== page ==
Philosophers can debate for hours the question of is an object new or still the same when you replace its individual elements. “Grandfather’s axe” some call it, for if you replace the handle and head on your grandfather’s old axe is that the same tool he once used? This question is also dear to the cyclist, even those who have only experienced the joy of an upgrade to a more supple set of tires or a saddle that actually fits. As bike engineering becomes more refined and integrated frames become the norm, it will be a question with a different answer in 10 years time. It may not be possible to take a production carbon bike in 2024 and make the kind of transformative changes that I can today.

Now when I confidently ride down Battle Road I do feel I am riding a different bike than the one I walked out of a San Francisco bike shop with so long ago. I also can answer the philosopher’s question: it is the same bike. In fact, it is better.

Only time will tell whether I will say the same thing about my next bike.

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  1. Shawn S.

    Yep, bike “part” failures do occur after a number of years…….On a long adventure ride in my neck of the Gorge area (Pacific NW) a few years back…., on a circa 1994 steel frame that had just over 60 thousand km’s on it…, on the beginning of a wonderful, long climb out of Stabler, WA…, I had a crankarm break on me…… Of course the crankset (Campagnolo New Record) was older then the frame…… Fortunately no injuries were inflicted other then the mindful thought of riding back 35 miles, pedaling with one leg, to where my truck was parked……. Ah but the early Fall weather was stupendous, and after a gradual 5 miles or so of downhill…., a very considerate outdoor adventuresome couple were kind enough to be going my way and offered me and my bike a ride…………Life was grand…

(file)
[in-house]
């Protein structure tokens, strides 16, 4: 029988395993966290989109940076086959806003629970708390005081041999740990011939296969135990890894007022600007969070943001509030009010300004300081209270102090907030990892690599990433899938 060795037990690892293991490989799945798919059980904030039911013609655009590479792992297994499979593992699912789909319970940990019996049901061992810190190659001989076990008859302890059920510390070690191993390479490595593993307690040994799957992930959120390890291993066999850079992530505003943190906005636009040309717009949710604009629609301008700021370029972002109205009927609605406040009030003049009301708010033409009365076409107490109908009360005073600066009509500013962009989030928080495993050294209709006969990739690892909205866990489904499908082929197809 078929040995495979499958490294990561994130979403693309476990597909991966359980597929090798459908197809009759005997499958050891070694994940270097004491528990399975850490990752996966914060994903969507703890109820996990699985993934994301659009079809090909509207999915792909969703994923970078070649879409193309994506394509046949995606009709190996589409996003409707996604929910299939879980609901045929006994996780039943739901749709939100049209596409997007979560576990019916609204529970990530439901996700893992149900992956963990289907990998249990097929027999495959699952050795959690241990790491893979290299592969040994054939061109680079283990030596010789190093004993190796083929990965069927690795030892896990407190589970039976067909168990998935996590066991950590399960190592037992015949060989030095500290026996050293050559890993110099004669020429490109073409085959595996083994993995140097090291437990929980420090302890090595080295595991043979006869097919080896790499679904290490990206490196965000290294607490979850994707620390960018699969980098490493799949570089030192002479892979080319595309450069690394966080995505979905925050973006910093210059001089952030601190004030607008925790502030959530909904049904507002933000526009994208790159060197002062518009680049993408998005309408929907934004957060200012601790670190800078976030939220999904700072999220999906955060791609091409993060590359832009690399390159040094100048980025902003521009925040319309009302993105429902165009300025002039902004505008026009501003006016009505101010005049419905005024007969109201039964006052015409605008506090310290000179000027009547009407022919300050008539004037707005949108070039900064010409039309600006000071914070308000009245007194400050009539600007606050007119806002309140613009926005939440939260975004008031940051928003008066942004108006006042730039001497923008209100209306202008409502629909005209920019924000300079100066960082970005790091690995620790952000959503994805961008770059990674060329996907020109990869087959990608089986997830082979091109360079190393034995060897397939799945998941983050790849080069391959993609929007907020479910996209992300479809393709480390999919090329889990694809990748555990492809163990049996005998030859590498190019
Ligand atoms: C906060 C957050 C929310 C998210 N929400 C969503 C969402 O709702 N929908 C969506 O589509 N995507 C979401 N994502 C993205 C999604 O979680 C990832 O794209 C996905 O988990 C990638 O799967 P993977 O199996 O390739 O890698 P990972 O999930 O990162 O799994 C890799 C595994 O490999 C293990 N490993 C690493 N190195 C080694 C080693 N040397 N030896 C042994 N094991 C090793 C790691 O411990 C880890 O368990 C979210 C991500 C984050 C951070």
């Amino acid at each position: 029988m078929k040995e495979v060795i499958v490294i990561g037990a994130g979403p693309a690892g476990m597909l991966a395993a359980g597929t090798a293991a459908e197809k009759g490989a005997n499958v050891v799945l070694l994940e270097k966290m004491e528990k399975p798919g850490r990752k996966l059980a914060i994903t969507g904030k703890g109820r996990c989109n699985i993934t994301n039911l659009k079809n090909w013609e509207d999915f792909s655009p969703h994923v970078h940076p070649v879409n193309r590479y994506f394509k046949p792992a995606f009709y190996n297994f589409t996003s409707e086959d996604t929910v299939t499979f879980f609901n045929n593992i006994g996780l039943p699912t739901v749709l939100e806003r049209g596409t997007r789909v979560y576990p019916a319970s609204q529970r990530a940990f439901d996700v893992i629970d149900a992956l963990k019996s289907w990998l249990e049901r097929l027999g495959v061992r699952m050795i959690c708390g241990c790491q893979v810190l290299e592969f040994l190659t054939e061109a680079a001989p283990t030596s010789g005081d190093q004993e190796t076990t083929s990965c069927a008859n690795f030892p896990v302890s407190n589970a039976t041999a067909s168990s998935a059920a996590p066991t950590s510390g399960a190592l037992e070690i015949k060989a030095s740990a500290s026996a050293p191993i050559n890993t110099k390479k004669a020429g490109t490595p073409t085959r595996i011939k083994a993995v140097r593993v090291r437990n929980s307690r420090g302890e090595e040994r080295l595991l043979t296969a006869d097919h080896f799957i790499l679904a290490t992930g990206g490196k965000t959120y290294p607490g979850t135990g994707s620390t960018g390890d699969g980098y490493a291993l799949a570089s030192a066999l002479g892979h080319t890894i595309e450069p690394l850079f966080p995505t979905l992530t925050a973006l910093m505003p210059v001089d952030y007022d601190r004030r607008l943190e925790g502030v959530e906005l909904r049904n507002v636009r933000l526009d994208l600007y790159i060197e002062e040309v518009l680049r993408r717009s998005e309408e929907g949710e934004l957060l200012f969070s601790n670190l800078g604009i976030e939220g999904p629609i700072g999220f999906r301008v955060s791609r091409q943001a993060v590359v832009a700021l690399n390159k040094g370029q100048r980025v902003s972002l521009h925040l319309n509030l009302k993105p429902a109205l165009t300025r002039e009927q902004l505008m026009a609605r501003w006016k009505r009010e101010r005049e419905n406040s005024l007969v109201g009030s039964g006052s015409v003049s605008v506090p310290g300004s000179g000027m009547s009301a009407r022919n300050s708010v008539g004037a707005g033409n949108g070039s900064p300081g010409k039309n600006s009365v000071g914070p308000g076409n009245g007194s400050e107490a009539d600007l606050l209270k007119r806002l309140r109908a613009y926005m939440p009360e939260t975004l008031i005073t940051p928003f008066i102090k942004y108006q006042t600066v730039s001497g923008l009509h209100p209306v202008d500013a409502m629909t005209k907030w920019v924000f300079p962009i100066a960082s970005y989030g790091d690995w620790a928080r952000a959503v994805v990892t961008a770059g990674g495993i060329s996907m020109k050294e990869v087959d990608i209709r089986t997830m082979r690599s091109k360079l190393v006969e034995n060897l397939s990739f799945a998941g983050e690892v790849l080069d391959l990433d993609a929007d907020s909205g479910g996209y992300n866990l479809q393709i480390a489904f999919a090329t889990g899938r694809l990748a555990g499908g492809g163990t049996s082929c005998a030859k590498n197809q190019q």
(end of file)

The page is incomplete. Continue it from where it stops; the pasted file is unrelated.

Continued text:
2. Tom in Albany

    So, for me, it’s not grandfather’s axe if you change out the handle. That’s where he put it to work. The head, is probably something he sharpened who-knows-how-many-times. But, still, putting my hands where he gripped it is the allure.

    For the bike, I’ve changed the wheelset, replaced the transmission, and the seat (trashed the original one). The frame, fork, cranks, brakes, stem, and seatpost are really all that is left of my original ’99 Serotta CTi. The parts that don’t really move and rarely die in a crash. Is it the same bike, probably. I’m not the same rider though, that I was in ’99 so, is it still applicable?

  3. tj

    My grandfathers axe was/is also a Litespeed, in my case a titanium Classic, circa 2000 ,( round tubes, level top tube, like a proper bike should have) bought when family resources finally made a new bike purchase ok. It was supposed to be my “ten year bike” when new. So far its had 3 groupos , more than a few new saddles and 3 or 4 crash preempting bar/ stem changes. The fork change is now underway after reading your cost/benefit analysis. ( Also because I seem to need a higher handlebar than I used to.) The original plan was to get an “all day” bike and venture into the fondo/century scene a decade (or two) after my initial racing career had fizzled out. Low and behold, the racing bug bit again as a master aged rider and the century/fondo thing never did happen. The bike, however , performed in all types of races. In spite of lighter, more aggressive, shop team bikes taking a brief hold of my attention, I kept coming back to the Classic, albeit with the parts recycled from the latest race bikes. No problem in crits, climbs or gravel roading. Now all I am debating is if converting it to a travel bike with sns couplings is worth the cost for an assault on alp d’huez when the bike is 15 or so years young. It carried me up in under an hour, back in the day. Hopefully it will again.